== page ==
1. Isolators provide physical barriers that allow creation of a sterile environment.
  2. All manipulation of mice and supplies occurs inside the isolator through gloves and sleeves attached to the isolator walls. In terms of potential contamination, the gloves are most vulnerable, and the most common cause of contaminations are due to holes in the gloves.
  Components for preparation of pAAV-HBV1.2 plasmid
  1. LB medium: Weigh 10 g tryptone, 5 g yeast extract, and 10 g NaCl, and transfer to 2L flask containing 900 mL of water (Note 1). Mix powder well to bring into solution, and transfer the solution to a measuring cylinder and add further water to make a total of 1L. Sterilize at 121 oC for 30 minutes (Note 2). After cooling (to < 50 °C), add ampicillin (stock solution: 50 mg / mL) to the medium making a final concentration of 50 μg ampicillin per mL medium.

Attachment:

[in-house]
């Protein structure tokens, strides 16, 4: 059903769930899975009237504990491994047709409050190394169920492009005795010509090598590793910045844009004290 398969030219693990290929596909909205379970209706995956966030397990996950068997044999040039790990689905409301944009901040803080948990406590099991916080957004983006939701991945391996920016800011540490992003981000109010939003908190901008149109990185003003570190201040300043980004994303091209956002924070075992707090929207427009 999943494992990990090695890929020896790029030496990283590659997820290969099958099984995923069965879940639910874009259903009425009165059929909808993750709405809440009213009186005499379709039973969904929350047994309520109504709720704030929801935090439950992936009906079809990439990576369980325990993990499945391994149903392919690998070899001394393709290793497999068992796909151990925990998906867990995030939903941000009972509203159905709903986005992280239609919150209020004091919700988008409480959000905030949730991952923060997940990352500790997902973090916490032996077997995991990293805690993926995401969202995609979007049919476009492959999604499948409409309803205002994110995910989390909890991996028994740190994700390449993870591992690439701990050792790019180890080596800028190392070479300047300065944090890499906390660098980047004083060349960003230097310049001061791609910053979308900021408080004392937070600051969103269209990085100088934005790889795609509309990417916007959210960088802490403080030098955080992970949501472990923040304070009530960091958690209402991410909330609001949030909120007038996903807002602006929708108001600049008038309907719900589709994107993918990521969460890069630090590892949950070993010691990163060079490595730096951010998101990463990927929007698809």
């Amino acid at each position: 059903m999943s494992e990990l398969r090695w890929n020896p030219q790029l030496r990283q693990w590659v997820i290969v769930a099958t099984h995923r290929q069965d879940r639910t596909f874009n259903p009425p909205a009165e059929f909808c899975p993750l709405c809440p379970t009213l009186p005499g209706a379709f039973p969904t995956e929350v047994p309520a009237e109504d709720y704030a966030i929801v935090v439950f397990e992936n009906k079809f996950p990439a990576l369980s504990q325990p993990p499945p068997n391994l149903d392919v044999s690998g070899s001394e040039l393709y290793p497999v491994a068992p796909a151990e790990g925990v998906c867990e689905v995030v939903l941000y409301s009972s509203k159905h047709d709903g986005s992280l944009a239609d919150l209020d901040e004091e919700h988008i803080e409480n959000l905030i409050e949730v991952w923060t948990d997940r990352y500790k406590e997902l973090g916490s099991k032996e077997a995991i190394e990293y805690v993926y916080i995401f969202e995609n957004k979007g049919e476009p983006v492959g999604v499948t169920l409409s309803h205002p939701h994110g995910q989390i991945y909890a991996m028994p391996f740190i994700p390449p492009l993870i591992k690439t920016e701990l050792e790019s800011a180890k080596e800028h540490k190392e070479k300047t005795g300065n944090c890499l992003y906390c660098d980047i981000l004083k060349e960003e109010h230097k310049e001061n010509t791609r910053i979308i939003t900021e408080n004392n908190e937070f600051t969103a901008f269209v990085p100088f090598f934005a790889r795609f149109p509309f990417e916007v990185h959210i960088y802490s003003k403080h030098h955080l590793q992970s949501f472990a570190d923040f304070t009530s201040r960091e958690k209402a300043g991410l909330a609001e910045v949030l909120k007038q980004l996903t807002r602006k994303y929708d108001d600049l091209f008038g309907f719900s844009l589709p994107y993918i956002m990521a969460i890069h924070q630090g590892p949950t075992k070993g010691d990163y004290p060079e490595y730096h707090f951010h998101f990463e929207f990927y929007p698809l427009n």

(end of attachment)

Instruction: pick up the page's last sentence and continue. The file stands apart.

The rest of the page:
Note 1: Having water pre-loaded in the beaker helps to dissolve the components relatively easily, allowing the magnetic stir bar to go to work immediately. Note 2: Prior to autoclaving, some adjust the pH of LB to desired pH by NaOH or 1 mol/L TRIS stock. We generally did not adjust the pH of LB. 
  1. LB agar: Weigh 5 g tryptone, 2.5 g yeast extract, 5 g NaCl, and 7.5 g agar and transfer to a graduated cylinder containing 250 mL of water (Note 2). Mix powder well to bring into solution, add water to total volume of 500 mL, and transfer to 1 L flask. Sterilize at 121 oC for 20 minutes (making sure to loosen top). Let agar cool to ~55 oC and add 1 mL ampicillin (stock solution: 50 mg / mL). Pour a thin layer (5mm) of LB agar (~10mL) into each plate being careful to not lift the cover off excessively (you should be able to just open up enough to pour). Swirl plate in a circular motion to distribute agar on bottom completely. Let each plate cool until its solid (~20 minutes) then flip so as to avoid condensation on the agar. Store plates in plastic bags in fridge.